Doris Coley

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Through marriages, Doris Coley became Doris Coley Kenner, then Doris Kenner-Jackson. Born on August 2 ,1941, in Passaic, NJ, she and high school friend Beverly Lee joined up with Shirley Owens and Addie…
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Through marriages, Doris Coley became Doris Coley Kenner, then Doris Kenner-Jackson. Born on August 2 ,1941, in Passaic, NJ, she and high school friend Beverly Lee joined up with Shirley Owens and Addie Harris to start a singing group, the Poquellos. Classmate Mary Jane Greenberg invited them to audition for her mother, Florence Greenberg, who had a label called Tiara Records. Singing their original song "I Met Him on a Sunday," they won a school talent contest and after auditioning for their classmate's mother, they were offered a recording contract. Obtaining their parents' permission, they signed with Tiara. After renaming themselves the Shirelles, the first single issued was a recording of "I Met Him on a Sunday." Florence Greenberg felt that a bigger label would do a better job promoting the record, so she leased it to Decca Records. "I Met Him on a Sunday" went to number 49 pop in spring 1958.

Their next two Decca releases failed to chart, so Greenberg began releasing their records on her now renamed label, Sceptor Records. She enlisted songwriter/producer Luther Dixon to work with the Shirelles. The group brought Greenberg a song, "Dedicated to the One I Love," written by Lowman Pauling of the "5" Royales and Ralph Bass. The single release charted at number 83 pop in 1959. Their Sceptor single, "Tonight's the Night," written by Shirley Owens and Dixon was caught in a cover battle (when two artists have competing versions of the same song) with the Chiffons' version. The Shirelles' version made it to number 14 R&B in fall 1960.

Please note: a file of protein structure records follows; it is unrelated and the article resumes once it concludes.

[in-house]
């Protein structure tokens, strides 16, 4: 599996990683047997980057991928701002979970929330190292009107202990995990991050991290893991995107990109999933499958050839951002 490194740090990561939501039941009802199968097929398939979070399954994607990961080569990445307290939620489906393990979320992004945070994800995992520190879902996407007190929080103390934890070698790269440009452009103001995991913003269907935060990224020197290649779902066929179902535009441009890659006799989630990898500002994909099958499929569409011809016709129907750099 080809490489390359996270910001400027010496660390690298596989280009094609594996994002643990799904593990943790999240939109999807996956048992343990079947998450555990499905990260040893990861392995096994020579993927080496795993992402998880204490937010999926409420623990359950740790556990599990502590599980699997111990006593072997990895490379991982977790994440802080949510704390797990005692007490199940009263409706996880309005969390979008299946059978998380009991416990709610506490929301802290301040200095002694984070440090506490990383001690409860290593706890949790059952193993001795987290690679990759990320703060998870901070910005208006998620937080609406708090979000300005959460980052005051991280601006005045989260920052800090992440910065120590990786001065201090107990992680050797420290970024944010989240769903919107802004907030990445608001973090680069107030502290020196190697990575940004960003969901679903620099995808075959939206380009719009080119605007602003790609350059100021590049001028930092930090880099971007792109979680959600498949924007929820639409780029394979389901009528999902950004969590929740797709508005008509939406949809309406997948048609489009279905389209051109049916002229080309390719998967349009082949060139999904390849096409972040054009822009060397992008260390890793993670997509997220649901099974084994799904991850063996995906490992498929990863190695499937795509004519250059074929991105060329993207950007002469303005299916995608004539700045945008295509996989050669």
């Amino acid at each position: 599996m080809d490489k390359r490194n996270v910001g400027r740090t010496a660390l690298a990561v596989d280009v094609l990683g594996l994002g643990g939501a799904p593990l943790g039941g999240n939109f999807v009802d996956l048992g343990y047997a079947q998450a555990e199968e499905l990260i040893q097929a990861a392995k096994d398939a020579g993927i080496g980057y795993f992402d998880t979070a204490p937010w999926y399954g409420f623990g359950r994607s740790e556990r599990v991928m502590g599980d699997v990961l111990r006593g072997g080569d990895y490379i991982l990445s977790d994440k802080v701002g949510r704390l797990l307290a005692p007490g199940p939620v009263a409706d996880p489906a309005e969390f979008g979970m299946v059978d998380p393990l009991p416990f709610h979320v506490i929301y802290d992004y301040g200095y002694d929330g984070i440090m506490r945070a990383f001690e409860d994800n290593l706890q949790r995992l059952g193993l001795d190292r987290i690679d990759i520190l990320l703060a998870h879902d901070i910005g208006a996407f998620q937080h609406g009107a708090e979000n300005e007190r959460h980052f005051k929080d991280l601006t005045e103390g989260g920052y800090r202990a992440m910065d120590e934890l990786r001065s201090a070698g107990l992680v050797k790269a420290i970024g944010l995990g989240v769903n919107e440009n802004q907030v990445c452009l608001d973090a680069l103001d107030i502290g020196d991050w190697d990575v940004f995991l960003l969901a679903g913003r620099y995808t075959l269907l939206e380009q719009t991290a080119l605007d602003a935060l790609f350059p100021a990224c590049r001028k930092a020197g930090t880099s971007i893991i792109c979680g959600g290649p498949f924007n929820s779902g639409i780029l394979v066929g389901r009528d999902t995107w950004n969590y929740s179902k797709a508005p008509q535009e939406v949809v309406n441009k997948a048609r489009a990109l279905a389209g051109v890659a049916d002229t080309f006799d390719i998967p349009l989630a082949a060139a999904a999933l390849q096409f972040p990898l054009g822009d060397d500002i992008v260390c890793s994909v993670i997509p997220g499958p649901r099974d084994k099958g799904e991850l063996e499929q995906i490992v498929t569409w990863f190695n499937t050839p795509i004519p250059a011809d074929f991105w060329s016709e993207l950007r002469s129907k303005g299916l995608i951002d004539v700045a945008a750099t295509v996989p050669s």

Dixon told the group that he owed songwriters Gerry Goffin and Carole King a favor and told them that he would record one of the songs with the Shirelles. The duo's "Will You Still Love Me Tomorrow" parked the group at number one pop for two weeks and held the number two R&B spot for four weeks on Billboard's charts in early 1961. Carole King, who played kettle drums on the track, covered the song on her 1971 two million-selling Tapestry LP.

Greenberg saw this success as a chance to reissue "Dedicated to the One I Love." Her belief in the track paid her with the single going to number three pop and holding the number two R&B spot for two weeks in early 1961. (A 1967 cover by the Mamas and the Papas went to number two pop.) More Shirelles hit followed: "Mama Said" (number two R&B, number four pop, spring 1961 -- used as the basis for a 1984 automobile TV ad for the Mercury Topaz) and "Big John" (number two R&B). Originally a Burt Bacharach and Hal David song called "I'll Cherish You," "Baby It's You" was rewritten at Dixon's request and gave the group a number three R&B/number eight pop hit in early 1962. Their next single, "Soldier Boy," was written by Dixon and Greenberg and became the group's biggest hit, going gold and parking at number three pop for three weeks, as well as charting number three R&B in the spring of 1962. Its follow-ups were "Everybody Loves a Lover" (number 15 R&B, late 1962) and "Foolish Little Girl" (number nine R&B, number four pop, spring 1963). That same year, their LP The Shirelles Greatest Hits went to number 19 pop.

Around the same time, Dixon left Sceptor for Capitol Records and this along with the British Invasion (which included the Beatles, who covered the Shirelles' hits "Baby It's You" and "Boys") pushed '50s vocal group off the charts. Lawsuits over trust fund money ensued between the group and Sceptor for years after they turned 21, though the group recorded a 1967 Sceptor single, "Last Minute Miracle," in summer of 1967. Doris Kenner-Jackson retired from the music business in 1968. She returned to performing with Addie "Micki" Harris and Beverly Lee as the Shirelles in later years.

At the age of 58, Doris Kenner-Jackson died of breast cancer on February 4, 2000, in Sacramento, CA.